Murray Street, Perth

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The Commonwealth Bank building stands on the corner of Murray Street and Forrest Place.
View along the pedestrian mall in the direction of Barrack Street and St Mary's Cathedral.

Murray Street is one of four main east-west roads within the Perth central business district.

History[edit]

The street, the central portion of which has become a pedestrian mall, was named after Sir George Murray, Secretary of State for War and the Colonies from 1828 to 1830.

It is the one main road in Perth that has an eastern ending at a church - the Roman Catholic St Mary's Cathedral; the other major churches in the CBD are on the sides of the city streets.

The mall was created later than the Hay Street mall [1] and its central section had no hotels whereas Wellington, Hay and St Georges Terrace have.

The number of historic arcades linking with the Hay Street mall is significant compared to other parts of the CBD.

The western and eastern ends of the street have had significant changes in land use compared to the central section.

Shops and malls[edit]

Cnr Murray and Elder Streets Perth, on the first day of traffic flow returning to two way after 40 years of being one way

The strip has many popular shops lining the street including flagship outlets for department stores such as Myer, David Jones, Woolworths and Target. Recent development along Murray street has seen the addition of a number of both national and international retailers including - Nespresso, Swarovski, G-Star Raw, Quiksilver, General Pants Co., Aquilla, Industrie, Margaret River Chocolate co., Hurley, Pandora and many more. In addition to this development is now under way at the carillon centre that will see the addition of Zara to the Mall.

East Precinct[edit]

The Murray Street East Precinct includes the heritage listed area between Pier Street and Victoria Square. Notable buildings/features within the heritage precinct include;

  • Young Australia League Building and House, a three storey rendered masonry and concrete building in the Inter-War Free Classical style (45 Murray Street) and adjacent two storey rendered and painted brick and iron roof house in the Federation Queen Anne style (55 Murray Street), has cultural heritage significance for the following reasons: the place has been associated with the activities of the Young Australia League from the time of purchase by the League in 1920/1921 and is associated with the founder of the Young Australia League, J.J. Simons, and with other prominent West Australians who were members of the organisation including State Premier Sir Walter James and prominent architect Lionel Boas whose architectural firm Oldham Boas was responsible for the design of the Young Australia League Building. It is also associated with the thousands of young people who took part in the programmes of the League; the Young Australia League Building is representative of the Young Australia League philosophy and a way of life based on the expression of Australian nationalism and has been associated with the development of youth organisations in Australia and overseas; the Young Australia League building is a rare example of the Inter-War Free Classical style enhanced by an unusual facade with a two-storey colonnade, semi-enclosed court and strong vertical detailing; the house, currently home to PHC Projects Management Consultants,[2] is a simple example of a two storey late nineteenth century residential building, is the only residential style building in the Murray Street East Precinct and a rare example of a substantial late nineteenth century house in central Perth; the house was the home of a prominent member of the Roman Catholic community, philanthropist, property investor and politician Timothy Quinlan who, together with his father-in-law, Daniel Connor, invested in significant land holdings in central Perth which became known as the Connor-Quinlan Estate; the place forms an important component of the Murray Street East Precinct, which extends from Pier Street to Victoria Square, and the Young Australia League Building defines the corner of Murray Street and Irwin Street.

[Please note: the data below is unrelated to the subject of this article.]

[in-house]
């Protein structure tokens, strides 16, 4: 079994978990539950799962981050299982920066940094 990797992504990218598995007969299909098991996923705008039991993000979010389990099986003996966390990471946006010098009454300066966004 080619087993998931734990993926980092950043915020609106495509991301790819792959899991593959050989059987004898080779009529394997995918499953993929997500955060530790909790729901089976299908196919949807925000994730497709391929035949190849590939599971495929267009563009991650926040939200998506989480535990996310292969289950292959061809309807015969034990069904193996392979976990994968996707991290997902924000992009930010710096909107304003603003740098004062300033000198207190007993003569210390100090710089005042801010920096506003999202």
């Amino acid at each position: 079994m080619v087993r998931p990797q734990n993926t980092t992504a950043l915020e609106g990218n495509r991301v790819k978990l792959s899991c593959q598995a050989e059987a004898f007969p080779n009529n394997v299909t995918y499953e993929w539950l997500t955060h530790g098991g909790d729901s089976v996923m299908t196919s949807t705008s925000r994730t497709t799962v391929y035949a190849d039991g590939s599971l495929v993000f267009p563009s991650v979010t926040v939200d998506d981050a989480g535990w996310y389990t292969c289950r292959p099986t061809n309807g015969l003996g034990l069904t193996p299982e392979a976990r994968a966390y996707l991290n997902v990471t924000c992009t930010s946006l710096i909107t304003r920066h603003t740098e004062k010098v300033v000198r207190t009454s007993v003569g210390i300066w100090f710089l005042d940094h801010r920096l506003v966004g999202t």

• Former Government Printing Office Building (78 Murray Street), now the Curtin Graduate School of Business.

Accessibility[edit]

The Murray Street mall is directly connected to the Perth railway station by an entry at the west end of the mall, and via Forrest Place to the original Perth railway station and the Museum of Western Australia. Parking garages are also located nearby.

See also[edit]

Notes[edit]

  1. ^ Central Murray Street upgrading (1988) prepared by Central Murray Street Upgrading Study Group ; produced by Planning Department, City of Perth
  2. ^ http://www.phcprojects.com.au/

External links[edit]